Markatijala, Markaṭījāla, Markaṭijāla, Markati-jala: 2 definitions
Markatijala means something in Hinduism, Sanskrit. If you want to know the exact meaning, history, etymology or English translation of this term then check out the descriptions on this page. Add your comment or reference to a book if you want to contribute to this summary article.
Chandas (prosody, study of Sanskrit metres)Source: Shodhganga: a concise history of Sanskrit Chanda literature
Markaṭījāla (मर्कटीजाल) is the name of a text dealing with Sanskrit prosody (chandas) for which no authorship could be traced. Usually the authors mention their names, parentage etc. in the colophon of their works. But there are certain works in which, the author leaves no impression of his identity. The Markaṭījāla is mentioned in the “New Catalogus Catalogorum” XX. p. 61.
Chandas (छन्दस्) refers to Sanskrit prosody and represents one of the six Vedangas (auxiliary disciplines belonging to the study of the Vedas). The science of prosody (chandas-shastra) focusses on the study of the poetic meters such as the commonly known twenty-six metres mentioned by Pingalas.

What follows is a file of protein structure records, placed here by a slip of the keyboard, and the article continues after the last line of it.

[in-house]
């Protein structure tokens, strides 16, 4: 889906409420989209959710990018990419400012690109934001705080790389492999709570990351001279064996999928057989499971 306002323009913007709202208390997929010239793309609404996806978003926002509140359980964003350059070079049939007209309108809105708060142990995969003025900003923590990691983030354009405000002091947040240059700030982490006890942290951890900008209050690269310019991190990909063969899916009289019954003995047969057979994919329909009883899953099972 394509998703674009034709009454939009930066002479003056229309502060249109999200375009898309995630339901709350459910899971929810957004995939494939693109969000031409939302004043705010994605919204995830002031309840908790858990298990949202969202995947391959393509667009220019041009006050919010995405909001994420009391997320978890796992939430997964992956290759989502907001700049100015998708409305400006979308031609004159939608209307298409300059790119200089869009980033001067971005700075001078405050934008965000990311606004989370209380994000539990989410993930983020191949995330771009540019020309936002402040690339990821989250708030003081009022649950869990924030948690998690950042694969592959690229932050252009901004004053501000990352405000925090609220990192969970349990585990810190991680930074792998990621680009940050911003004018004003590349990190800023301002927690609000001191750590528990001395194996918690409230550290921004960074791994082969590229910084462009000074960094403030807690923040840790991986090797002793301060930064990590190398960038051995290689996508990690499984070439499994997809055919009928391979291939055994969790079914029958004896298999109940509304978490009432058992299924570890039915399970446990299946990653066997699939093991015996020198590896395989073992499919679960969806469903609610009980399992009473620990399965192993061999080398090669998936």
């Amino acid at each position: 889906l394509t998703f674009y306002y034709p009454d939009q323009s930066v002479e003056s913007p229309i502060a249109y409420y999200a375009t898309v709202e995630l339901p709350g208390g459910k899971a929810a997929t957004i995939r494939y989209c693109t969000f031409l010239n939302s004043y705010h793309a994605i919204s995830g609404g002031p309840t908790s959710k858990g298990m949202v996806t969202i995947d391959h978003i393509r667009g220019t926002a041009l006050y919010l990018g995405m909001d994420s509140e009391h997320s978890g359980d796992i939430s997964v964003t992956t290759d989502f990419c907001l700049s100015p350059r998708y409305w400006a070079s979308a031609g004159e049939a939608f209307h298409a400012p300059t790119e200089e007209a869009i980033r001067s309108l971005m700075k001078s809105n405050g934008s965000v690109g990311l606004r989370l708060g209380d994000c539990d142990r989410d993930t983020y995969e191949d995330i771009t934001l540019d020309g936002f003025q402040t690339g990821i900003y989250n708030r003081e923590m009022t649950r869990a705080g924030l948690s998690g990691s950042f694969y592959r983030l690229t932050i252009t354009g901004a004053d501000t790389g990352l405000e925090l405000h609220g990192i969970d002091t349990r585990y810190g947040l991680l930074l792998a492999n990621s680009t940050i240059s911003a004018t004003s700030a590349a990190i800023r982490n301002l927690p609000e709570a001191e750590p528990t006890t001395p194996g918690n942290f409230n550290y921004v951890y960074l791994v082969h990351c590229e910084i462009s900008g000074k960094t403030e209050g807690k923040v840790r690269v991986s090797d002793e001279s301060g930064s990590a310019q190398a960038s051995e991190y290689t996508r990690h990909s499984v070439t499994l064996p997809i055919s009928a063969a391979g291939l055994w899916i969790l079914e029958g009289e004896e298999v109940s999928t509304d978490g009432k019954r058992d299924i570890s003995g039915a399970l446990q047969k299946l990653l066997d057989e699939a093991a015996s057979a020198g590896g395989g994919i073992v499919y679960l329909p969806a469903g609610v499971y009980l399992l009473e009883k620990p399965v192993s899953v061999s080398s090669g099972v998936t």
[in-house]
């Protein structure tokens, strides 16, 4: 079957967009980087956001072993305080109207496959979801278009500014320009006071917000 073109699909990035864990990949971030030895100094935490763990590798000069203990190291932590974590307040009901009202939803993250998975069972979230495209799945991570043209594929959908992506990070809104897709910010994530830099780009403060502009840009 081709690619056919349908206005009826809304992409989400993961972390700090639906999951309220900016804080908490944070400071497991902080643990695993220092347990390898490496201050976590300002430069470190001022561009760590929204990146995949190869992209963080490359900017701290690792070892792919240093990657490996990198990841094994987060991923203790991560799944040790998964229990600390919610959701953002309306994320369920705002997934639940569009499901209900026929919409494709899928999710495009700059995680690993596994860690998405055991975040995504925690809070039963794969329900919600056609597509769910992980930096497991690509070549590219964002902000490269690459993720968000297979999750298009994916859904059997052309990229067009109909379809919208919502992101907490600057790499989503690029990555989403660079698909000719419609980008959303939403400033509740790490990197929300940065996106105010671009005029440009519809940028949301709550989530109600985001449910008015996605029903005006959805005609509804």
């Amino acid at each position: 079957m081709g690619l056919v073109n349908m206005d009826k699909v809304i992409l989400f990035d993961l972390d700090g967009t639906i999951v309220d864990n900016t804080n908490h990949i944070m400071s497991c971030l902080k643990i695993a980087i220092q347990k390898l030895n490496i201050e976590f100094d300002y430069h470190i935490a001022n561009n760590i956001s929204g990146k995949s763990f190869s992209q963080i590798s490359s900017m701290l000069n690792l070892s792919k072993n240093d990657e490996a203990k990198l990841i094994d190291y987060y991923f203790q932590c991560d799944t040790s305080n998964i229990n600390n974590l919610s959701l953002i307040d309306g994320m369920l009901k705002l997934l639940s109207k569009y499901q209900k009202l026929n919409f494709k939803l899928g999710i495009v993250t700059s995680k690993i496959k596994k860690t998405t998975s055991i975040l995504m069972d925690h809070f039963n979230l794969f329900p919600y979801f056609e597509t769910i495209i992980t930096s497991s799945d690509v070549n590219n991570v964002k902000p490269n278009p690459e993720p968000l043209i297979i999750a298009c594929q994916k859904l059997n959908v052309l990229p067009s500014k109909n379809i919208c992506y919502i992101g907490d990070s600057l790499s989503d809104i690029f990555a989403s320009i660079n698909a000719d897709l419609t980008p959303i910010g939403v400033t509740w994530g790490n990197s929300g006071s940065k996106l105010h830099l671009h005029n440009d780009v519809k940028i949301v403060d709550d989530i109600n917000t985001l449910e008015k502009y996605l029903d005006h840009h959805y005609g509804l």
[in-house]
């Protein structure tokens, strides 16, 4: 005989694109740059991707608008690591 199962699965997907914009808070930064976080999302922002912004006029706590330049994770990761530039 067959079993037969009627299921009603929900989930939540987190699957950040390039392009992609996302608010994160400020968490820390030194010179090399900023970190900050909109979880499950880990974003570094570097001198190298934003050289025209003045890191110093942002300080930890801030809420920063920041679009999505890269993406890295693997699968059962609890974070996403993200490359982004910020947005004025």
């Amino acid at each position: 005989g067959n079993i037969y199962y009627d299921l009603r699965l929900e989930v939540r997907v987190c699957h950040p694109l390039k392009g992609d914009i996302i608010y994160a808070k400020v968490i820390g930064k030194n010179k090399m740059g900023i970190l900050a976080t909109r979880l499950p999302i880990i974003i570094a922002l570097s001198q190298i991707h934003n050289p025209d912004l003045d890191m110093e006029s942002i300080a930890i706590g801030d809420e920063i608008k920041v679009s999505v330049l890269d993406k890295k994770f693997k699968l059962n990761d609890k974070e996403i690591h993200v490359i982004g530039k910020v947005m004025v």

Shaktism (Shakta philosophy)Source: Google Books: Manthanabhairavatantram
Markaṭijāla (मर्कटिजाल) refers to a “network of emeralds”, according to the Śrīmatottara-tantra, an expansion of the Kubjikāmatatantra: the earliest popular and most authoritative Tantra of the Kubjikā cult.—Accordingly, “(Mālinī) is endless, supreme, subtle, omnipresent and both supreme (transcendent) and inferior (immanent). [...] In some places she shines like a network of emeralds [i.e., markaṭijāla-ābhā]; elsewhere she is like (a black) storm cloud. The goddess (mālinī) resides in the centre of the Void (of the Transcendent) at the end of the merger (of all things) and her form is all things. She who is the supreme goddess resides in the Void and her form is the Void”.
Shakta (शाक्त, śākta) or Shaktism (śāktism) represents a tradition of Hinduism where the Goddess (Devi) is revered and worshipped. Shakta literature includes a range of scriptures, including various Agamas and Tantras, although its roots may be traced back to the Vedas.
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